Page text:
Thanks guys! So the real question is not so much what's the average of the
vector with the missing rating (although yes that was a question) but
what's the average of the vector with all the ratings specified but the
second rating that is not shared with the first user:
[5  4] vs [4 5 2].
If we agree that the first is 4.5 then is the second one 11/3 or 3
((4+2)/2)? Taste has this as ((4+2)/2) while distributed mode has it as
11/3.
Since Taste (and Lenskit) is sequential, it can (and will only) look at
cooccurring ratings whereas the Hadoop implementation doesn't. The paper
that Sebastian wrote has a preprocessing step where (for Pearson) you
subtract each element of an itemrating vector from the average rating
which implies that each itemrating vector is treated independently of each
other whereas in the sequential/nondistributed mode it's all considered
together.
My main reason for posting is because the Taste implementation of itemitem
similarity differs from the distributed implementation. Since I am totally
new to this space and these similarities I wanted to understand if there is
a reason for this difference and whether or not it matters. Sounds like
from the discussion it doesn't matter but understanding why helps me
explain this to others.
My guess (and I'm glad Sebastian is on this list so he can help
confirm/deny this.. sorry I'm not picking on you just happy to be able to
talk to you about your good paper) is that considering cooccuring ratings
in a distributed implementation would require access to the full matrix
which defeats the parallel nature of computing itemitem similarity?
Thanks again!
Amit
On Sun, Dec 1, 2013 at 2:55 AM, Sean Owen <srowen@gmail.com> wrote:
> It's not an issue of how to be careful with sparsity and subtracting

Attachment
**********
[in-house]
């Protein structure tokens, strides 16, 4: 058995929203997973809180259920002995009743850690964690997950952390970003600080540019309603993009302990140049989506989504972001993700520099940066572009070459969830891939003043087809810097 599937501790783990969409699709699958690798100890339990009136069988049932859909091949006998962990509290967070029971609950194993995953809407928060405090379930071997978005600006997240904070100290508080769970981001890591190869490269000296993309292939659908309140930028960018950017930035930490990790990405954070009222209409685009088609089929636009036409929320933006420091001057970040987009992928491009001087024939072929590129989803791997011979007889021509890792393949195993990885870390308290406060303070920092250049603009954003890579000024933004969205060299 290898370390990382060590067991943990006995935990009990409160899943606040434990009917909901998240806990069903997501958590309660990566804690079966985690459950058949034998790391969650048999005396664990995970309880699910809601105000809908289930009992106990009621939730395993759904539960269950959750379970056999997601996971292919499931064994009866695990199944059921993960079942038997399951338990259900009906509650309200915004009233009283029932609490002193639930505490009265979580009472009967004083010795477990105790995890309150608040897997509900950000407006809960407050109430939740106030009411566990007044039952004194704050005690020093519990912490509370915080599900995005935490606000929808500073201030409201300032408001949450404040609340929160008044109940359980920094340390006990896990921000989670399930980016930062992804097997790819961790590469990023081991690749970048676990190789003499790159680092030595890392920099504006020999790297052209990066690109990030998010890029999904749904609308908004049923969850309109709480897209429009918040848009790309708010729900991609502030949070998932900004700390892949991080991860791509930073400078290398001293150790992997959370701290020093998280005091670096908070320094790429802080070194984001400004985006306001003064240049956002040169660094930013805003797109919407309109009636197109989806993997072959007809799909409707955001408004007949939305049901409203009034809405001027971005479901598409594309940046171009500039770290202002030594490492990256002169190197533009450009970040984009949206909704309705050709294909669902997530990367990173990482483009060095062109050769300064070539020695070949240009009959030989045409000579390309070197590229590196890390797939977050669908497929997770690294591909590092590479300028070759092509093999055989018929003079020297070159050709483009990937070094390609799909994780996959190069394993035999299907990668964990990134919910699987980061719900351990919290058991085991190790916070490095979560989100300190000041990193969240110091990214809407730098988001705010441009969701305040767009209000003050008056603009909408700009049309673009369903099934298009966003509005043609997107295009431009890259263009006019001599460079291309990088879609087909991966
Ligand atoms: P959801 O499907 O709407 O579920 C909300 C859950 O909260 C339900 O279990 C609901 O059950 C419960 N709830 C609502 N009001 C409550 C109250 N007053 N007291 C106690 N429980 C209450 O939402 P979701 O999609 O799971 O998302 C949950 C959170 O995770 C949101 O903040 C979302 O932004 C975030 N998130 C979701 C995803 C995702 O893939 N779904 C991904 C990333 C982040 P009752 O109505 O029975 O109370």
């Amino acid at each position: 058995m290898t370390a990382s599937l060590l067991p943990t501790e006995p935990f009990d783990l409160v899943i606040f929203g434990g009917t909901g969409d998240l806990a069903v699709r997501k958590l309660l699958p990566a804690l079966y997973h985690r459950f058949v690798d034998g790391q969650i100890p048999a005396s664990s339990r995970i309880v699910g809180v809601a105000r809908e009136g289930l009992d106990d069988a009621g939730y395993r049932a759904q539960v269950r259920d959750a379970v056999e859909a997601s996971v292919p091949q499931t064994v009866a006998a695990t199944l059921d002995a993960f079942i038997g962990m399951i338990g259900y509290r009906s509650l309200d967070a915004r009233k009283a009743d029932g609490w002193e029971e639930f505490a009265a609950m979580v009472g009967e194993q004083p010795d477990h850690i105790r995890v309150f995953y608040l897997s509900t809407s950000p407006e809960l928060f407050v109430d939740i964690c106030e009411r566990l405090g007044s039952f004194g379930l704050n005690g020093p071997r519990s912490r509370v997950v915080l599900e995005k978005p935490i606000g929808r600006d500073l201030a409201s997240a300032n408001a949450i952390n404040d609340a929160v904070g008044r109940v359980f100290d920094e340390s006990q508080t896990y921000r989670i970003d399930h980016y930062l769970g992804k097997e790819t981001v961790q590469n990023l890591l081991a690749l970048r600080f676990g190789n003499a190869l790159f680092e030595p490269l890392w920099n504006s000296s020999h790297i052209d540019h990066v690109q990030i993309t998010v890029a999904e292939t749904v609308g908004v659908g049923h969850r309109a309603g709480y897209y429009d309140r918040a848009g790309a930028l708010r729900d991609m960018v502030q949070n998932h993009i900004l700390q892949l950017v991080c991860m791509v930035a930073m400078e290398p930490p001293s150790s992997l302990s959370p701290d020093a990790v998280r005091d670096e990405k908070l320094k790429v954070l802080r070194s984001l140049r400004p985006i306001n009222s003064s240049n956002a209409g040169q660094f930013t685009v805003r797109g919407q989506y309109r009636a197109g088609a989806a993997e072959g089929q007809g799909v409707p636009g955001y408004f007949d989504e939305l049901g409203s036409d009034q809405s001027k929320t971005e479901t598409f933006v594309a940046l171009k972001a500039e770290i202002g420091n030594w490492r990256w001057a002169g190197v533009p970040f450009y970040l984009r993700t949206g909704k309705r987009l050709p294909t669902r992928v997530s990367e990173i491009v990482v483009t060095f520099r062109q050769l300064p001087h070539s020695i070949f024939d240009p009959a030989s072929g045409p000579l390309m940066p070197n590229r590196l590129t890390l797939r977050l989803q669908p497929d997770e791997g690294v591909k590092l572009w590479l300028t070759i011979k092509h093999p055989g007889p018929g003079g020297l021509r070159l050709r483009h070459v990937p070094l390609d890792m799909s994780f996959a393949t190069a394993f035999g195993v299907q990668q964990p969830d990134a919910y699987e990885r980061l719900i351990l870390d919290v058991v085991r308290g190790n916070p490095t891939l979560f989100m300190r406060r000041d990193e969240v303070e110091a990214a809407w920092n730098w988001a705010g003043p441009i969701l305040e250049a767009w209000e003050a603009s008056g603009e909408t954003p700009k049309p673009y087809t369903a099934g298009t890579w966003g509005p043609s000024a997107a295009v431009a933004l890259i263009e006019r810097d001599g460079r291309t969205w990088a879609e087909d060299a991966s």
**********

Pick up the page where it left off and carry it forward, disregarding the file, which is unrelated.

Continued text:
> means, although that's a valuable point in itself. The question is
> what the mean is supposed to be.
>
> You can't think of missing ratings as 0 in general, and the example
> here shows why: you're acting as if most movies are hated. Instead
> they are excluded from the computation entirely.
>
> m_x should be 4.5 in the example here. That's consistent with
> literature and the other implementations earlier in this project.
>
> I don't know the Hadoop implementation well enough, and wasn't sure
> from the comments above, whether it does end up behaving as if it's
> "4.5" or "3". If it's not 4.5 I would call that a bug. Items that
> aren't corated can't meaningfully be included in this computation.
>
>
> On Sun, Dec 1, 2013 at 8:29 AM, Ted Dunning <ted.dunning@gmail.com> wrote:
> > Good point Amit.
> >
> > Not sure how much this matters. It may be that
> > PearsonCorrelationSimilarity is bad name that should be
> > PearonInspiredCorrelationSimilarity. My guess is that this
> implementation
> > is lifted directly from the very early recommendation literature and is
> > reflective of the way that it was used back then.
>